Jennifer Keeton, the student fighting
for her right to counsel her anti-gay views, has lost her legal
Chronicle of Higher Education reported.
On Friday, a federal appeals court
upheld a lower court's ruling in favor of Augusta State University's
decision to expel Keeton from its counseling program.
Keeton sued the university last year
after they declared her anti-gay beliefs incompatible with the
counseling profession. She argued that professors had violated her
rights to free speech and the free exercise of her faith.
In its ruling, the lower court said it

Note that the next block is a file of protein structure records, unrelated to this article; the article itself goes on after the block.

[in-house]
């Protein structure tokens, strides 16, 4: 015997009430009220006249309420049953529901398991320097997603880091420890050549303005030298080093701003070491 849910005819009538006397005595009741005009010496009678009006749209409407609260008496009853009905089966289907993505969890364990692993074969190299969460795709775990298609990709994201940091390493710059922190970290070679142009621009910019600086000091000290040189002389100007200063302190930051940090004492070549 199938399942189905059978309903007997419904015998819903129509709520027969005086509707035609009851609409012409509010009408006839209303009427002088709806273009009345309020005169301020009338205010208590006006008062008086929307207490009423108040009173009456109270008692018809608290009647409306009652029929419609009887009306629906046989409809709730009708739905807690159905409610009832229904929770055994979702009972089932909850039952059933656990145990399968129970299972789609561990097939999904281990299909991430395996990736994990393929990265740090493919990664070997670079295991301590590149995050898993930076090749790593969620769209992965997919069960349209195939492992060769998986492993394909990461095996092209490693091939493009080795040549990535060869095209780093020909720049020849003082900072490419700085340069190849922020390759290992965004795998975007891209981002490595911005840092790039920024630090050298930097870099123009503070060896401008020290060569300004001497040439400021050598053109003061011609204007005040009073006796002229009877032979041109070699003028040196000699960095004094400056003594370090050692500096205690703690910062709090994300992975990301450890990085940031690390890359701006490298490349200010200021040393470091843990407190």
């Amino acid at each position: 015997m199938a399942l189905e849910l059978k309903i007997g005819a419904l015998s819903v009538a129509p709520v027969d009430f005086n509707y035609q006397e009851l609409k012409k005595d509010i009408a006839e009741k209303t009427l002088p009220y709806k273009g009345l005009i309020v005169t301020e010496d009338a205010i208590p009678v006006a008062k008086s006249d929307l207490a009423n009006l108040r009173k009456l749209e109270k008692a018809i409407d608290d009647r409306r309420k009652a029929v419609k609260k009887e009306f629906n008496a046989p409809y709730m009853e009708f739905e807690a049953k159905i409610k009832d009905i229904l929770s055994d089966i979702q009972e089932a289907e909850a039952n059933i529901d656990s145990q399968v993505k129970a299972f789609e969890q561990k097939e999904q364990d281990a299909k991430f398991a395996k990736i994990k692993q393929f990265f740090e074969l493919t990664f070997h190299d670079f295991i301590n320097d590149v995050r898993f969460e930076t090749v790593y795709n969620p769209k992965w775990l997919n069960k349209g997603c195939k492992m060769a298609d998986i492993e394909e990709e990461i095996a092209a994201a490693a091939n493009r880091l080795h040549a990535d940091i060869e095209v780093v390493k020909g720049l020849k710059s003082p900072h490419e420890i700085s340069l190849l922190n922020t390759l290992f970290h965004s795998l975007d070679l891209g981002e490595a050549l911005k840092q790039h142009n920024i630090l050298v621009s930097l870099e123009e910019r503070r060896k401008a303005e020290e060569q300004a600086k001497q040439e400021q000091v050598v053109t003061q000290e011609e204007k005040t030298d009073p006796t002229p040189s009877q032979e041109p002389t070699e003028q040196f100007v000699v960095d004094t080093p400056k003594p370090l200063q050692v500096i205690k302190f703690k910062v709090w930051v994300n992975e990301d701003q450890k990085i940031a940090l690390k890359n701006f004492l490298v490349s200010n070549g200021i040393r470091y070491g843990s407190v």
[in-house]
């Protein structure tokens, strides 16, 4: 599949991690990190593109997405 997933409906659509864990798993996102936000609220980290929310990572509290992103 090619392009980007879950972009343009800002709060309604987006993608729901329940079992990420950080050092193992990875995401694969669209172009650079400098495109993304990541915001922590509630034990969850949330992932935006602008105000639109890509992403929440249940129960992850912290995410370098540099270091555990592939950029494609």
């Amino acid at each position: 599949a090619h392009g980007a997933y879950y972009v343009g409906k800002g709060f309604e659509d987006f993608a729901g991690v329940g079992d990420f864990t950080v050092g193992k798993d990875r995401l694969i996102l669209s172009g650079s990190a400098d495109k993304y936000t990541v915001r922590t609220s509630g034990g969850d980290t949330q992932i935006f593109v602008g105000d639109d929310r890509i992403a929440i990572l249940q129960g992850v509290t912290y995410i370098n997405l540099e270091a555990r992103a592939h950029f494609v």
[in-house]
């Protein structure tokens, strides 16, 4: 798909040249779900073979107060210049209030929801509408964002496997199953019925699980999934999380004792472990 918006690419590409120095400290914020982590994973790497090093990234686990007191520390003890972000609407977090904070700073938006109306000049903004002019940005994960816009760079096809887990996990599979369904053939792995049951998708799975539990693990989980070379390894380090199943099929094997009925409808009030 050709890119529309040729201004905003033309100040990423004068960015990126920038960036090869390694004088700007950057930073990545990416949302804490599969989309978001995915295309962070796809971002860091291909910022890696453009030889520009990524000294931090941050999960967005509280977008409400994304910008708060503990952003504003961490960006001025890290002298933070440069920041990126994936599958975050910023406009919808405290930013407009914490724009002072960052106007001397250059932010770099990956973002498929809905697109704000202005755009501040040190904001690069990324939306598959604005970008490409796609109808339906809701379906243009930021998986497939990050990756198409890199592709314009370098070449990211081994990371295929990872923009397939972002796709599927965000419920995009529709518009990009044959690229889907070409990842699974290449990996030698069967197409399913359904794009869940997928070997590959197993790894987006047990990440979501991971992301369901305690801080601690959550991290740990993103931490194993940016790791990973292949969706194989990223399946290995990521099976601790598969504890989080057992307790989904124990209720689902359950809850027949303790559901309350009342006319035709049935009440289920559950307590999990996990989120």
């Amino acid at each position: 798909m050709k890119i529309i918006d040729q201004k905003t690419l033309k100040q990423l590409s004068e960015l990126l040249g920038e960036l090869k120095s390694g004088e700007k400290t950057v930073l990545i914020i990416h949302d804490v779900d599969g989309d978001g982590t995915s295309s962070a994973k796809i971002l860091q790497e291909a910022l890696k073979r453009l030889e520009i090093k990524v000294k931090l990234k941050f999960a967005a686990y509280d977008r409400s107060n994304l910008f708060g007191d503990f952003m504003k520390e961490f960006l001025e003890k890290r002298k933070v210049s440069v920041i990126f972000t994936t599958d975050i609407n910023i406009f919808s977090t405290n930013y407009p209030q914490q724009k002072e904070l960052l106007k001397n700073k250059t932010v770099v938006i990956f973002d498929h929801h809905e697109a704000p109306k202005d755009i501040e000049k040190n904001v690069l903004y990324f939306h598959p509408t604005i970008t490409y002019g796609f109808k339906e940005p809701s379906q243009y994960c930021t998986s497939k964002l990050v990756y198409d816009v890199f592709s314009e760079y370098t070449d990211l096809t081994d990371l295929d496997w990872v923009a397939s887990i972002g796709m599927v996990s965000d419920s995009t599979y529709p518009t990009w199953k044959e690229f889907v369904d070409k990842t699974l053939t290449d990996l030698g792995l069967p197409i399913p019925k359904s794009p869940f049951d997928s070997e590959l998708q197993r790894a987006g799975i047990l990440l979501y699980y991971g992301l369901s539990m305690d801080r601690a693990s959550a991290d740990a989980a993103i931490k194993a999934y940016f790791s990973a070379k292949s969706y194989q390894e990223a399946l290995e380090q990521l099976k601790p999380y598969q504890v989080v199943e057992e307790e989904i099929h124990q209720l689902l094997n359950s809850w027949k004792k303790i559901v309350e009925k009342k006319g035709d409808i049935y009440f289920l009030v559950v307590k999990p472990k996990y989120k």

was reasonable for a public university to enforce academic standards.
The three-judge appeals panel
unanimously ruled that Keeton was unlikely to prevail in her case.
According to the lawsuit, Keeton was
presented with a remediation plan in May 2010, in which faculty
members said her views on gay and transgender persons are
“professionally suspect.” The plan called for Keeton to attend a
minimum of three diversity workshops with an emphasis on the gay
community, increase her exposure and interaction with gay populations
(attending gay pride was suggested), and increase her study and
research on improving counseling effectiveness with LGBT people.
The graduate student was advised that
failure to complete the plan could result in dismissal from the
Keeton described the plan as an attack
on her religious beliefs. The plan would require her to “tell
clients wanting to hear it that homosexual sex is moral,” she said
in court papers.